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Monday, December 20, 2010 

Issa flip flops on whistleblower protection

 

Continuing his efforts to spike Congressional efforts to keep working, Darrell Issa flip-flopped dramatically last week on whistleblower legislation. After spending most of his congressional career calling for more transparency in government, Issa balked on new protections for whistleblowers that he had previously supported, using Wikileaks as cover for obstructing the outgoing Democratic majority:
 
But Rep. Darrell Issa (R-Calif.), who had favored the legislation, now thinks it should not be considered during the waning days of the lame-duck session.
 
Citing "new areas of concern that have been raised by the WikiLeaks" disclosures, Kurt Bardella, a spokesman for Issa, said the congressman believes the measure should be considered next year, when Republicans control the House.
 
The irony here is that as legitimate avenues for exposing not classified information but valid, documented concerns about government operations are blocked, the more attractive routes such as WikiLeaks become.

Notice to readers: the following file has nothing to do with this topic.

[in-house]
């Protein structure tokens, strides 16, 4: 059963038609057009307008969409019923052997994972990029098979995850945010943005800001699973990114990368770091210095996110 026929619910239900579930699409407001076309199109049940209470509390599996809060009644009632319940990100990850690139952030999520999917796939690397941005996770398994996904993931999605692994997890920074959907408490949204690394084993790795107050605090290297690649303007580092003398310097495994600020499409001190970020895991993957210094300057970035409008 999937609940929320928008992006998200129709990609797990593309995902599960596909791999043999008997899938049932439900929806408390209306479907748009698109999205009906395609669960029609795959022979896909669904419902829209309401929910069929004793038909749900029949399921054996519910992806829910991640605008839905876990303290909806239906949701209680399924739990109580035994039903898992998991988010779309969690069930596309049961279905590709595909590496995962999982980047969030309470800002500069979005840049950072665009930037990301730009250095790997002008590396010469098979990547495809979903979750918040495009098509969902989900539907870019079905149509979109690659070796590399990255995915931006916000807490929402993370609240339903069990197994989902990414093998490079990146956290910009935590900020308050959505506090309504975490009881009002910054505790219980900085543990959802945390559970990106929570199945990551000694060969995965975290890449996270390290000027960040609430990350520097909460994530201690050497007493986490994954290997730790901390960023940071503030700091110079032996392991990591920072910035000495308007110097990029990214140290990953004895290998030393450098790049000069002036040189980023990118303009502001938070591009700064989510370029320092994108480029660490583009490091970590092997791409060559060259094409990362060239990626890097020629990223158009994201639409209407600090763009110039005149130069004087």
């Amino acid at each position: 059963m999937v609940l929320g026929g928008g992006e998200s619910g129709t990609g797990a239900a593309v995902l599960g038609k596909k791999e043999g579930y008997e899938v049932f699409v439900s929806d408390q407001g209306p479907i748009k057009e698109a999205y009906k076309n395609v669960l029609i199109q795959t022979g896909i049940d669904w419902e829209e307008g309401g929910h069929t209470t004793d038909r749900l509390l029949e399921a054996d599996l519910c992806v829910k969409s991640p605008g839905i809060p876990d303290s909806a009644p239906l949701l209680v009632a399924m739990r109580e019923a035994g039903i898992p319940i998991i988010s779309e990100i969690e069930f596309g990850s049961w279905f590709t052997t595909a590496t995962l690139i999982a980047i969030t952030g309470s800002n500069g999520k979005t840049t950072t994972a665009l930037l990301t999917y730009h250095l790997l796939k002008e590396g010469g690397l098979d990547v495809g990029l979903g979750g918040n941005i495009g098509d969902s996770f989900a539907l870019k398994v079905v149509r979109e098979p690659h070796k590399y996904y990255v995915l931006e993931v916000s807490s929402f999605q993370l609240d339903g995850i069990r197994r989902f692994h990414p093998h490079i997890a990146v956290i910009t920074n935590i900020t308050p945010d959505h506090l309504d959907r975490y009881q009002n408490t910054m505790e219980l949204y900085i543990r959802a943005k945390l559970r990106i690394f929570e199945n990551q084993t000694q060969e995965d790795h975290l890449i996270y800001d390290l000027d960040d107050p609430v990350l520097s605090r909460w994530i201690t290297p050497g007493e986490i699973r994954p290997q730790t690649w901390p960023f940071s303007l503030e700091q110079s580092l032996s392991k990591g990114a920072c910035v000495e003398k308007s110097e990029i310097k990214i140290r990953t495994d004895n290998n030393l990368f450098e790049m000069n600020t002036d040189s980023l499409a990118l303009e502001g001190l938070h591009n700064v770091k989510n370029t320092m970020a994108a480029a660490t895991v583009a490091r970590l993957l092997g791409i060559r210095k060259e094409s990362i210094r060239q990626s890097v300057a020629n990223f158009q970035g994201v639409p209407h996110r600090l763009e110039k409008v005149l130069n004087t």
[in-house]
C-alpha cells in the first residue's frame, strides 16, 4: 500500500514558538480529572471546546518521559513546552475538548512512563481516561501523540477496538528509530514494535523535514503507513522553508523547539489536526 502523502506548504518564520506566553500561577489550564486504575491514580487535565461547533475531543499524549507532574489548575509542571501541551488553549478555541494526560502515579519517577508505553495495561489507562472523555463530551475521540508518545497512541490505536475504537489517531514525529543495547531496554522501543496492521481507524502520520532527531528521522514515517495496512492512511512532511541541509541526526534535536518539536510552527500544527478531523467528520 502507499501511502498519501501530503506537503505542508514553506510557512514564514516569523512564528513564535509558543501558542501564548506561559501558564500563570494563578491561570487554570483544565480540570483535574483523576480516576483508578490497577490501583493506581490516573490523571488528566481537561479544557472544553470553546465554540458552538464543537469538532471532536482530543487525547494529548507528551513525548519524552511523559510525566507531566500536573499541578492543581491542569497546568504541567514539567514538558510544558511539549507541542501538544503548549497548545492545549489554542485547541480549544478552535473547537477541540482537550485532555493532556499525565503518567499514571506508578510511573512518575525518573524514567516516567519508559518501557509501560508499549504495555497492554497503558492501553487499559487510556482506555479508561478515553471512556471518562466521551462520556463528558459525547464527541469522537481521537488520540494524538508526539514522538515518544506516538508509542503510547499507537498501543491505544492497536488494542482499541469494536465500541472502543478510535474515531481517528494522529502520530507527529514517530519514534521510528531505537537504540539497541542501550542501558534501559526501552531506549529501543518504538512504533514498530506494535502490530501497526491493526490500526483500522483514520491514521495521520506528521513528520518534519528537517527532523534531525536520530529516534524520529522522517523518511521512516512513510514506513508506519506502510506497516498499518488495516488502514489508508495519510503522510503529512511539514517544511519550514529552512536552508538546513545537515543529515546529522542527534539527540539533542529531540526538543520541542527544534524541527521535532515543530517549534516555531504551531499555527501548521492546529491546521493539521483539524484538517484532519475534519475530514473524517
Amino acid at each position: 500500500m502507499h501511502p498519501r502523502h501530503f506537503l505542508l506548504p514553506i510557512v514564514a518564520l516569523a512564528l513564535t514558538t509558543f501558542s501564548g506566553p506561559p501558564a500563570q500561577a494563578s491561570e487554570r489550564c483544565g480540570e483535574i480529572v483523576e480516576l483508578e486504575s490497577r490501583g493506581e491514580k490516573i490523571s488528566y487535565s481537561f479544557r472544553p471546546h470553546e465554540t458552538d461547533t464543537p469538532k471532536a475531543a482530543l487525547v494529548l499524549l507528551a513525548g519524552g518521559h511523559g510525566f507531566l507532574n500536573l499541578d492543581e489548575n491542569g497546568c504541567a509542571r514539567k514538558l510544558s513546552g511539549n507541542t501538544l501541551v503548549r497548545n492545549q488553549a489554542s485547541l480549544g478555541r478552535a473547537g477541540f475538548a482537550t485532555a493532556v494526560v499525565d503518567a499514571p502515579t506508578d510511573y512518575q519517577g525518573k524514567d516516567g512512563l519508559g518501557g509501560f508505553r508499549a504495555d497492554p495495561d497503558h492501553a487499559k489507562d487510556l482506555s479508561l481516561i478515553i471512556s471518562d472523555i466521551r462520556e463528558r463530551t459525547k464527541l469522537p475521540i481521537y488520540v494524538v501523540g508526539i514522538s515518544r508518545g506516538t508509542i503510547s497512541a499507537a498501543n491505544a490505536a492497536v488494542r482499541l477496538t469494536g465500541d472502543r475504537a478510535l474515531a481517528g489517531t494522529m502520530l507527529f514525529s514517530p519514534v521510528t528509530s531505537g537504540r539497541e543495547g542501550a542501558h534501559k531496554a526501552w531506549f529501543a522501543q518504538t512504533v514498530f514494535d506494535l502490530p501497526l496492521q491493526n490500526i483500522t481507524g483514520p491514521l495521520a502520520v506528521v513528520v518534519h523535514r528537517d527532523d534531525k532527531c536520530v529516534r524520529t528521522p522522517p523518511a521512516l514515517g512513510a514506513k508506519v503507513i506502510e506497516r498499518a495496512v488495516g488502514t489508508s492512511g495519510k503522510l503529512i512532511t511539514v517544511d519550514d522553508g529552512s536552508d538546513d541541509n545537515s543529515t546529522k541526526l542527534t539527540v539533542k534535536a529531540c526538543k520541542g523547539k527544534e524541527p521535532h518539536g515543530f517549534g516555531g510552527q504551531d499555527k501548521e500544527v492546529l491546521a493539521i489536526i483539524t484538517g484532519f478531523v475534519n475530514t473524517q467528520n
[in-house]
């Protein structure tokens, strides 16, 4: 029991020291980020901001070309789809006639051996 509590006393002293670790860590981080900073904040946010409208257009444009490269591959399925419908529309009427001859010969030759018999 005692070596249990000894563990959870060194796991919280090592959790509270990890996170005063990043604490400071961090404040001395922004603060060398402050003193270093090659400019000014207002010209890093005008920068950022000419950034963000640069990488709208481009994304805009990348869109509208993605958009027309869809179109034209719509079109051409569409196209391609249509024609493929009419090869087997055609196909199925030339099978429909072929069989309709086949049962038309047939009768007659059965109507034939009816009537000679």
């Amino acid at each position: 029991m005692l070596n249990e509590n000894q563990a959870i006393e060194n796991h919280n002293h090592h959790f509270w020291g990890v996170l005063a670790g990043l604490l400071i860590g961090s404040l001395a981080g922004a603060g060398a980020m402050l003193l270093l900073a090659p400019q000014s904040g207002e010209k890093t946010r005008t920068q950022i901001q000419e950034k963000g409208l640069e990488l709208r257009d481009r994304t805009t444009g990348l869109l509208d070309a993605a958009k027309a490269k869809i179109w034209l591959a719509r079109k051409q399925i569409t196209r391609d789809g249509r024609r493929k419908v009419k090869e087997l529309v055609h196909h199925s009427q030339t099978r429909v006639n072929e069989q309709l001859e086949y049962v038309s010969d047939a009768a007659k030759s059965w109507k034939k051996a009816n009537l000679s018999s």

Issa's conversion from supporting the legislation to wanting it held until next year amounts to a major blow for the bill's immediate prospects.
 
Highlighting the irony, more than 60 good government groups sent a letter to Issa focusing on the specific need for this sort of legislation in the wake of Wikileaks:
 
S. 372 will prevent leaks and strengthen our national security. It creates a safe, responsible channel to work within the system, when none currently exists. Further, S. 372 does not under any circumstances protect public disclosures of classified information. Nor does it protect disclosures of sensitive sources and methods information to any unauthorized person or entity. 
 
Many issues that have been raised by WikiLeaks have nothing to do with this bill and efforts to draw a connection between WikiLeaks and this good government measure are misguided. However, S. 372 is an anti-leaks measure.
 
Issa is hardly even bothering with pretense here. Blocking progress of this legislation it explicitly at odds with the principles of oversight and open government that he claims to support. At the least, it again reveals him as a partisan before he's a legislator. At worst, it also emphasizes a fundamental dishonesty about trying to make government work more effectively.

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